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Artworks of the Dark Zone

Since the 1980s, archaeologist Jan Simek and his colleagues have surveyed prehistoric artwork decorating the deepest reaches of caves, including the so-called “Unnamed Caves,” of Tennessee and Alabama. Many of the artworks were incised on the mud walls of these caves. In recent years, Simek and Beau Carroll, lead archaeologist of the Eastern Band of Cherokee Indians Tribal Historic Preservation Office, have also studied inscriptions Cherokee left behind in the caves using their own writing system. Below are images of some of these artworks and an inscription taken by photographer Alan Cressler. (All images are courtesy of Alan Cressler. To see more, go to Cressler’s Flickr.com site.)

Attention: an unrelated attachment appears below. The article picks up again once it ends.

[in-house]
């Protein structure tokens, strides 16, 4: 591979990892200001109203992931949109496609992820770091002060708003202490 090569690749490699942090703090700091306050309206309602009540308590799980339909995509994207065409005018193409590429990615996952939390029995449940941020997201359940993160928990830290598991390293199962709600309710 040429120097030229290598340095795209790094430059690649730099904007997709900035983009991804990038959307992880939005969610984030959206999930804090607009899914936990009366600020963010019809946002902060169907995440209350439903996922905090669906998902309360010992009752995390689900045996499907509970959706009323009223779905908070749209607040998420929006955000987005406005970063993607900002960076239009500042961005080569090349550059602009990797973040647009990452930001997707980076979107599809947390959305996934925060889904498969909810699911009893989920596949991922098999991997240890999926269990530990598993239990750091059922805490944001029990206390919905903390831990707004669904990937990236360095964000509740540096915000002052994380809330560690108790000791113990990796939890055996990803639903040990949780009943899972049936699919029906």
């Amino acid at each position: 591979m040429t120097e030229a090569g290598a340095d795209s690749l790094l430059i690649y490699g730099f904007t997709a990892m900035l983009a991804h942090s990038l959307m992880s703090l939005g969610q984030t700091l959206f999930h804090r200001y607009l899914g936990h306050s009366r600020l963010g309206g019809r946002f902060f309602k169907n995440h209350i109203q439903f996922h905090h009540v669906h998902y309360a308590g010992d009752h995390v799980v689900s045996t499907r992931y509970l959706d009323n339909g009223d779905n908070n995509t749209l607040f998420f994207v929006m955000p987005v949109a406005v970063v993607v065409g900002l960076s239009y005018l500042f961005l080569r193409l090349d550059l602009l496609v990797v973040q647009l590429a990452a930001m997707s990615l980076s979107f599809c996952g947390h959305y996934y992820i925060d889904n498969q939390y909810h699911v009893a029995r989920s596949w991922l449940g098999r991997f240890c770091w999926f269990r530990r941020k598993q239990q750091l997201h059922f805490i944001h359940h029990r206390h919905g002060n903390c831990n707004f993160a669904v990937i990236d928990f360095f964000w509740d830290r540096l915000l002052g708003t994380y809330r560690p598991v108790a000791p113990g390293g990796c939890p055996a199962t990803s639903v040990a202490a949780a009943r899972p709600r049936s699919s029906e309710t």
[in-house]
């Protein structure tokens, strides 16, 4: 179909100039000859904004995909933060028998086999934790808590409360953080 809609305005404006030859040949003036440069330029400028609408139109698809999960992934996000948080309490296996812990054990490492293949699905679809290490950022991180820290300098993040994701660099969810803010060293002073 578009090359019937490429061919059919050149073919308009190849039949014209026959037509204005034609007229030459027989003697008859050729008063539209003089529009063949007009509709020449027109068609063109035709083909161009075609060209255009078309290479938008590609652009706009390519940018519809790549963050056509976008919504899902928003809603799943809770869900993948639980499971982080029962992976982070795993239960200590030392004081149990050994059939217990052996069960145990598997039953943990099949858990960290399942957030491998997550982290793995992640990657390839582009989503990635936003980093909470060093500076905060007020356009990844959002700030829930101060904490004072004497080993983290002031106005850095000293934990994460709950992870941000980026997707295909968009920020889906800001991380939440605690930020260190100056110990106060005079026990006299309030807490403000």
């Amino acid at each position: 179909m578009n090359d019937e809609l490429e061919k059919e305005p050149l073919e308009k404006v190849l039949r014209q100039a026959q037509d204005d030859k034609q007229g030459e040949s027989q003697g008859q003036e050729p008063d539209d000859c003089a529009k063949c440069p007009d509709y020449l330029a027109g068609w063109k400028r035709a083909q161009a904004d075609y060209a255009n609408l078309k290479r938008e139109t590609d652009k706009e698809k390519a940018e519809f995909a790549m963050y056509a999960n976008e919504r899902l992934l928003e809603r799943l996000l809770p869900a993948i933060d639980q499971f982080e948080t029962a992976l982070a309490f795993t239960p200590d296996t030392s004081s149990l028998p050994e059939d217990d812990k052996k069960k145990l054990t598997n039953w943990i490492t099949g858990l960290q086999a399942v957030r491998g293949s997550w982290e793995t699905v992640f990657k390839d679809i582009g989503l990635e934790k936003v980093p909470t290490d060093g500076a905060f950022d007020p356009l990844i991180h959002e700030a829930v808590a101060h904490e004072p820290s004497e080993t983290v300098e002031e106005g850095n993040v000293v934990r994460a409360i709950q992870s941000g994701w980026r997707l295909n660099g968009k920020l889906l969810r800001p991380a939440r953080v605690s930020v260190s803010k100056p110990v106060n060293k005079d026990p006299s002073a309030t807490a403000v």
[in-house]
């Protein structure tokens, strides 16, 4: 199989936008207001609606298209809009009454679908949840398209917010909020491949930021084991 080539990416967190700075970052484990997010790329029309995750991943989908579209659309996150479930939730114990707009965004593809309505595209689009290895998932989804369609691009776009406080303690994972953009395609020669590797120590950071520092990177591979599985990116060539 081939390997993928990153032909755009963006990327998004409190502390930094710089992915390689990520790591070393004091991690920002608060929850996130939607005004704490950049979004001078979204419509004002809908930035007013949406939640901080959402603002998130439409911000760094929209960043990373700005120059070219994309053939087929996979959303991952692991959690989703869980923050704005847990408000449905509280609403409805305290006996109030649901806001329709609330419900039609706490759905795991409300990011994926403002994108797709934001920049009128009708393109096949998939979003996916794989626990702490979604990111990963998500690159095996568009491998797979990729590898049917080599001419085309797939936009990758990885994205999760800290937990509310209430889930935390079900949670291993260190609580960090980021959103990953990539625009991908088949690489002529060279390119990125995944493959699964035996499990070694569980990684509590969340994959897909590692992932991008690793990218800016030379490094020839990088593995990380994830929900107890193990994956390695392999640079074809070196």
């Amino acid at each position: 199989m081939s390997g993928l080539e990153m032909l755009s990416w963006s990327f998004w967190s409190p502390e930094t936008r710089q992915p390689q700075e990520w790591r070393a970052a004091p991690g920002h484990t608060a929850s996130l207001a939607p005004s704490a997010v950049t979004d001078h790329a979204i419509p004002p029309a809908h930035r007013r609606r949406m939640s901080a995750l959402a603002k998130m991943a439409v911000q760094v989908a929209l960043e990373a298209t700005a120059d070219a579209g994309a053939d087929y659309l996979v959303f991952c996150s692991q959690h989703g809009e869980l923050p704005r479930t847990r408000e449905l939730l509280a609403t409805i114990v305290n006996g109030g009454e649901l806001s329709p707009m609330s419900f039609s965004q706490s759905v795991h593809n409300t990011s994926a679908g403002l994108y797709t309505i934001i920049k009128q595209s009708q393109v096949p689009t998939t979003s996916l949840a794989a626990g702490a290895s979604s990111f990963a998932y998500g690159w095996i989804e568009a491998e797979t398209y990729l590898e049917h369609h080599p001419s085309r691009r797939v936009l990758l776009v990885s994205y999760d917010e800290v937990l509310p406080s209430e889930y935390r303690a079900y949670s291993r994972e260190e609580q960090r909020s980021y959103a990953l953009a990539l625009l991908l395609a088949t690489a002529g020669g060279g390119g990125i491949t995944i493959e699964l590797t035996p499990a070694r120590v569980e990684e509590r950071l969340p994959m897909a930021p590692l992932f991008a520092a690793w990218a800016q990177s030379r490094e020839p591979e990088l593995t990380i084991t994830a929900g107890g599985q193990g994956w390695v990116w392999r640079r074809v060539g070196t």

• This glyph incised into the mud wall of Unnamed Cave 36 appears to depict an owl.
  • An elaborately incised mud glyph discovered in Unnamed Cave 36 may depict a turtle.
  • Abstract designs carved into the wall of Unnamed Cave 19 probably date to the Woodland period, which lasted from about 1000 B.C. to A.D 1100.
  • A historical inscription written in Cherokee characters on the ceiling of a cave in Alabama can be translated, in part, as “I am your grandson,” a phrase Cherokee might use to address their ancestors.

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